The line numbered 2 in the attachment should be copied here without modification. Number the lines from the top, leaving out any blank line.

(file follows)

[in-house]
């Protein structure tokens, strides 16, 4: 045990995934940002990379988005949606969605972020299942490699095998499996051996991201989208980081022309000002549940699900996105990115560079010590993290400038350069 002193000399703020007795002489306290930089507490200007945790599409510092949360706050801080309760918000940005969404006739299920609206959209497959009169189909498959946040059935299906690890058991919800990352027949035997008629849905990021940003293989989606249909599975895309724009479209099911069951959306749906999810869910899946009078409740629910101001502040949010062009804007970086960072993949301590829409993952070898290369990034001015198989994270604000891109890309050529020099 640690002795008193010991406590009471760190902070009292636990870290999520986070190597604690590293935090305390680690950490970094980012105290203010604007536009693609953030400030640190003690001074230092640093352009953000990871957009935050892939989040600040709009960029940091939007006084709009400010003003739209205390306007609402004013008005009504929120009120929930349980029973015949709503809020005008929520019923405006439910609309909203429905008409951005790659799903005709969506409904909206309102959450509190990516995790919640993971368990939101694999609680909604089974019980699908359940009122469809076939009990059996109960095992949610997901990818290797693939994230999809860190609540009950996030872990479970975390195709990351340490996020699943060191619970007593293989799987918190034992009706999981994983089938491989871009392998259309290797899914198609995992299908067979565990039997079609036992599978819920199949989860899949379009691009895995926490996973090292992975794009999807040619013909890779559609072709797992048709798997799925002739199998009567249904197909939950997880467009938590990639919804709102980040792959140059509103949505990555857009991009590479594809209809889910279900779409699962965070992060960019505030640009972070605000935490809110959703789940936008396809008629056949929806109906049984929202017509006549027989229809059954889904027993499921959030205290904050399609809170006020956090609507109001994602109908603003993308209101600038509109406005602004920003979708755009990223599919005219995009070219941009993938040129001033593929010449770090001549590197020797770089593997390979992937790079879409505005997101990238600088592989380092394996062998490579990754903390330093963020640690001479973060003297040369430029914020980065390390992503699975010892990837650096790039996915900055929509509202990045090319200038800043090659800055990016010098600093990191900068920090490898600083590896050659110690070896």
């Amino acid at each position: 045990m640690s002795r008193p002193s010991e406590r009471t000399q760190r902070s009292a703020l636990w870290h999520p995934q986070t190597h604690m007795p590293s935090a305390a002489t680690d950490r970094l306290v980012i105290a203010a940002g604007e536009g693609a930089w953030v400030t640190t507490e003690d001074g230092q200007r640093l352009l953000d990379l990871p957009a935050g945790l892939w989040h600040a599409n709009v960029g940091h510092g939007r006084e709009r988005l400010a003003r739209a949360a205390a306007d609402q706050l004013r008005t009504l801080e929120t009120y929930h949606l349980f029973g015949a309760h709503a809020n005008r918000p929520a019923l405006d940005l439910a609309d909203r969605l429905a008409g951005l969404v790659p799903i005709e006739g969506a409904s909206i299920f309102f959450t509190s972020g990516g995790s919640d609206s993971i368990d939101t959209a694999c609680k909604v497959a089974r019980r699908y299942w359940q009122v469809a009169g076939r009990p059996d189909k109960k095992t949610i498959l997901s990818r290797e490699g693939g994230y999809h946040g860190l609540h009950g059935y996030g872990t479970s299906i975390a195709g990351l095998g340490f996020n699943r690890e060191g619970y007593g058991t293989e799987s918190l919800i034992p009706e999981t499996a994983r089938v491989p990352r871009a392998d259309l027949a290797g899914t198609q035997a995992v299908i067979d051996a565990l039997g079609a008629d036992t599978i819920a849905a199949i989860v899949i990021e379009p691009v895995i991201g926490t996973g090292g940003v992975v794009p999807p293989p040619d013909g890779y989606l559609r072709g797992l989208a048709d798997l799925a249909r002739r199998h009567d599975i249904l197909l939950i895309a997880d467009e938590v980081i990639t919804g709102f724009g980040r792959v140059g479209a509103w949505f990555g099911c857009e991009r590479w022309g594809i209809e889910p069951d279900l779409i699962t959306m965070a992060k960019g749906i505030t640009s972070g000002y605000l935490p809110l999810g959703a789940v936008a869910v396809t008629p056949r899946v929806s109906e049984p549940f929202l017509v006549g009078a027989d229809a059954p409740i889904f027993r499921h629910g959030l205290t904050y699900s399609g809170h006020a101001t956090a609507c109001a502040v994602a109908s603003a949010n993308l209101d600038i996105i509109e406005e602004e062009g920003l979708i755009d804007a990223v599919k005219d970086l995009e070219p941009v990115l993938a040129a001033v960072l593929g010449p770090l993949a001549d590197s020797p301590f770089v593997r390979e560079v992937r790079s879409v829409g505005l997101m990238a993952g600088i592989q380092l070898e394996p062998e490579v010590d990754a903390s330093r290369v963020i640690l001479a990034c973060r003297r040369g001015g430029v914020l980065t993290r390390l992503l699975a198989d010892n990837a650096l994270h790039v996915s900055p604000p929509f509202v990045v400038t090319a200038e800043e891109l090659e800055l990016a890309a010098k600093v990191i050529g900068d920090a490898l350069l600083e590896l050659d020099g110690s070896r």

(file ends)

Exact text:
């Protein structure tokens, strides 16, 4: 045990995934940002990379988005949606969605972020299942490699095998499996051996991201989208980081022309000002549940699900996105990115560079010590993290400038350069 002193000399703020007795002489306290930089507490200007945790599409510092949360706050801080309760918000940005969404006739299920609206959209497959009169189909498959946040059935299906690890058991919800990352027949035997008629849905990021940003293989989606249909599975895309724009479209099911069951959306749906999810869910899946009078409740629910101001502040949010062009804007970086960072993949301590829409993952070898290369990034001015198989994270604000891109890309050529020099 640690002795008193010991406590009471760190902070009292636990870290999520986070190597604690590293935090305390680690950490970094980012105290203010604007536009693609953030400030640190003690001074230092640093352009953000990871957009935050892939989040600040709009960029940091939007006084709009400010003003739209205390306007609402004013008005009504929120009120929930349980029973015949709503809020005008929520019923405006439910609309909203429905008409951005790659799903005709969506409904909206309102959450509190990516995790919640993971368990939101694999609680909604089974019980699908359940009122469809076939009990059996109960095992949610997901990818290797693939994230999809860190609540009950996030872990479970975390195709990351340490996020699943060191619970007593293989799987918190034992009706999981994983089938491989871009392998259309290797899914198609995992299908067979565990039997079609036992599978819920199949989860899949379009691009895995926490996973090292992975794009999807040619013909890779559609072709797992048709798997799925002739199998009567249904197909939950997880467009938590990639919804709102980040792959140059509103949505990555857009991009590479594809209809889910279900779409699962965070992060960019505030640009972070605000935490809110959703789940936008396809008629056949929806109906049984929202017509006549027989229809059954889904027993499921959030205290904050399609809170006020956090609507109001994602109908603003993308209101600038509109406005602004920003979708755009990223599919005219995009070219941009993938040129001033593929010449770090001549590197020797770089593997390979992937790079879409505005997101990238600088592989380092394996062998490579990754903390330093963020640690001479973060003297040369430029914020980065390390992503699975010892990837650096790039996915900055929509509202990045090319200038800043090659800055990016010098600093990191900068920090490898600083590896050659110690070896």